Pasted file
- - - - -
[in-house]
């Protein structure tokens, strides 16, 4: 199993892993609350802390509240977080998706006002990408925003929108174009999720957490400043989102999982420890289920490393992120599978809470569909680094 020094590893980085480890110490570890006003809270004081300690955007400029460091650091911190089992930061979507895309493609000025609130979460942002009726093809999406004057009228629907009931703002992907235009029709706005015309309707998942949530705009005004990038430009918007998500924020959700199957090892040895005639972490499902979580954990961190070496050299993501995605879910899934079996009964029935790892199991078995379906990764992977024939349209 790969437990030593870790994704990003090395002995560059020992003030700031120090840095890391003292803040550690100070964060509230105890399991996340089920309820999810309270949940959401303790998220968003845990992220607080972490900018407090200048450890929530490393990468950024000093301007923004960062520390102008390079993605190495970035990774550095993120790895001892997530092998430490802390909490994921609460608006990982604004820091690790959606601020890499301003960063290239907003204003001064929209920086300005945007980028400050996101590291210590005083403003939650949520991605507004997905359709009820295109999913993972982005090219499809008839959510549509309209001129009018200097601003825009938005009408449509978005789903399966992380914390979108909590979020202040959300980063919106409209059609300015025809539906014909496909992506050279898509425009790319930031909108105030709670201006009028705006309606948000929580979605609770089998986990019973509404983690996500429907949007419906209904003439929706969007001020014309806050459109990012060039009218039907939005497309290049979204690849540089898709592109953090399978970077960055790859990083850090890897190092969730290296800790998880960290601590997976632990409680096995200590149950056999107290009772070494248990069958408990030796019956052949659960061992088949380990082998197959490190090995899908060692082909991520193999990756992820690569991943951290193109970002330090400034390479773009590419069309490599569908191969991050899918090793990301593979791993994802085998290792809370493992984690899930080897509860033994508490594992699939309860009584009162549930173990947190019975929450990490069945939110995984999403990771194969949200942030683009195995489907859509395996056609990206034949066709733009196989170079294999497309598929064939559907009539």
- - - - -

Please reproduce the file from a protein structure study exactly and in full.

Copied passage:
[in-house]
């Protein structure tokens, strides 16, 4: 199993892993609350802390509240977080998706006002990408925003929108174009999720957490400043989102999982420890289920490393992120599978809470569909680094 020094590893980085480890110490570890006003809270004081300690955007400029460091650091911190089992930061979507895309493609000025609130979460942002009726093809999406004057009228629907009931703002992907235009029709706005015309309707998942949530705009005004990038430009918007998500924020959700199957090892040895005639972490499902979580954990961190070496050299993501995605879910899934079996009964029935790892199991078995379906990764992977024939349209 790969437990030593870790994704990003090395002995560059020992003030700031120090840095890391003292803040550690100070964060509230105890399991996340089920309820999810309270949940959401303790998220968003845990992220607080972490900018407090200048450890929530490393990468950024000093301007923004960062520390102008390079993605190495970035990774550095993120790895001892997530092998430490802390909490994921609460608006990982604004820091690790959606601020890499301003960063290239907003204003001064929209920086300005945007980028400050996101590291210590005083403003939650949520991605507004997905359709009820295109999913993972982005090219499809008839959510549509309209001129009018200097601003825009938005009408449509978005789903399966992380914390979108909590979020202040959300980063919106409209059609300015025809539906014909496909992506050279898509425009790319930031909108105030709670201006009028705006309606948000929580979605609770089998986990019973509404983690996500429907949007419906209904003439929706969007001020014309806050459109990012060039009218039907939005497309290049979204690849540089898709592109953090399978970077960055790859990083850090890897190092969730290296800790998880960290601590997976632990409680096995200590149950056999107290009772070494248990069958408990030796019956052949659960061992088949380990082998197959490190090995899908060692082909991520193999990756992820690569991943951290193109970002330090400034390479773009590419069309490599569908191969991050899918090793990301593979791993994802085998290792809370493992984690899930080897509860033994508490594992699939309860009584009162549930173990947190019975929450990490069945939110995984999403990771194969949200942030683009195995489907859509395996056609990206034949066709733009196989170079294999497309598929064939559907009539």